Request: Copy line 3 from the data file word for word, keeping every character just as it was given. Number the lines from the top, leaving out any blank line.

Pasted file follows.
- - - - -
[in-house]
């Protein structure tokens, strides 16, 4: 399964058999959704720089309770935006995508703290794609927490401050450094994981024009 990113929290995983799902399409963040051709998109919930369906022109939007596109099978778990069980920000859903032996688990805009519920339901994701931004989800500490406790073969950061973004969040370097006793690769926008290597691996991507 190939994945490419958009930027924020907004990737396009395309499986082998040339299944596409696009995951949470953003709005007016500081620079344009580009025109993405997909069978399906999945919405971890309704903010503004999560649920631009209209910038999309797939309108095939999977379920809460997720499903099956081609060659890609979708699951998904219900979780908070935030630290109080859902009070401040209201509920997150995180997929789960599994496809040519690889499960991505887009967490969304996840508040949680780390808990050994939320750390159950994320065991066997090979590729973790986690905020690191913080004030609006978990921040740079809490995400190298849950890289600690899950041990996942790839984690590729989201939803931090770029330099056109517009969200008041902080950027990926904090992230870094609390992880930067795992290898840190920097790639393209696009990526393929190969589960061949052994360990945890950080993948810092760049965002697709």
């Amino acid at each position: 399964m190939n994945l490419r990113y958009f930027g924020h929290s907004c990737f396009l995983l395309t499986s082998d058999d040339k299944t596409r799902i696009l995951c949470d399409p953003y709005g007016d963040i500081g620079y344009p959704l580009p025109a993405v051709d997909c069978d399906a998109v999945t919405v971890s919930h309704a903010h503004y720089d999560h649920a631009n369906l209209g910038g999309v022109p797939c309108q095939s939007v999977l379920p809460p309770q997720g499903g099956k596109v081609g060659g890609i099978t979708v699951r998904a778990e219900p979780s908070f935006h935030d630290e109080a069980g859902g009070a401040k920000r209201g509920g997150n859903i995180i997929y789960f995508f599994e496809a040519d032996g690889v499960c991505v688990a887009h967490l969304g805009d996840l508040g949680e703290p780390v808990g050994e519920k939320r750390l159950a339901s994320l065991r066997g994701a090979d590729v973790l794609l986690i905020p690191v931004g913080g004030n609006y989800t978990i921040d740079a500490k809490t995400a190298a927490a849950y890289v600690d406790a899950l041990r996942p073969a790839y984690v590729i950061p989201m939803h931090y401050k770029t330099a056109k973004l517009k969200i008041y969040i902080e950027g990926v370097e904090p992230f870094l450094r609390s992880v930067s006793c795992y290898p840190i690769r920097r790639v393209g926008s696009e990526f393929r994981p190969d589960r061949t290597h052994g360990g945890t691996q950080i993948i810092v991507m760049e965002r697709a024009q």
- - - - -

């Amino acid at each position: 399964m190939n994945l490419r990113y958009f930027g924020h929290s907004c990737f396009l995983l395309t499986s082998d058999d040339k299944t596409r799902i696009l995951c949470d399409p953003y709005g007016d963040i500081g620079y344009p959704l580009p025109a993405v051709d997909c069978d399906a998109v999945t919405v971890s919930h309704a903010h503004y720089d999560h649920a631009n369906l209209g910038g999309v022109p797939c309108q095939s939007v999977l379920p809460p309770q997720g499903g099956k596109v081609g060659g890609i099978t979708v699951r998904a778990e219900p979780s908070f935006h935030d630290e109080a069980g859902g009070a401040k920000r209201g509920g997150n859903i995180i997929y789960f995508f599994e496809a040519d032996g690889v499960c991505v688990a887009h967490l969304g805009d996840l508040g949680e703290p780390v808990g050994e519920k939320r750390l159950a339901s994320l065991r066997g994701a090979d590729v973790l794609l986690i905020p690191v931004g913080g004030n609006y989800t978990i921040d740079a500490k809490t995400a190298a927490a849950y890289v600690d406790a899950l041990r996942p073969a790839y984690v590729i950061p989201m939803h931090y401050k770029t330099a056109k973004l517009k969200i008041y969040i902080e950027g990926v370097e904090p992230f870094l450094r609390s992880v930067s006793c795992y290898p840190i690769r920097r790639v393209g926008s696009e990526f393929r994981p190969d589960r061949t290597h052994g360990g945890t691996q950080i993948i810092v991507m760049e965002r697709a024009q």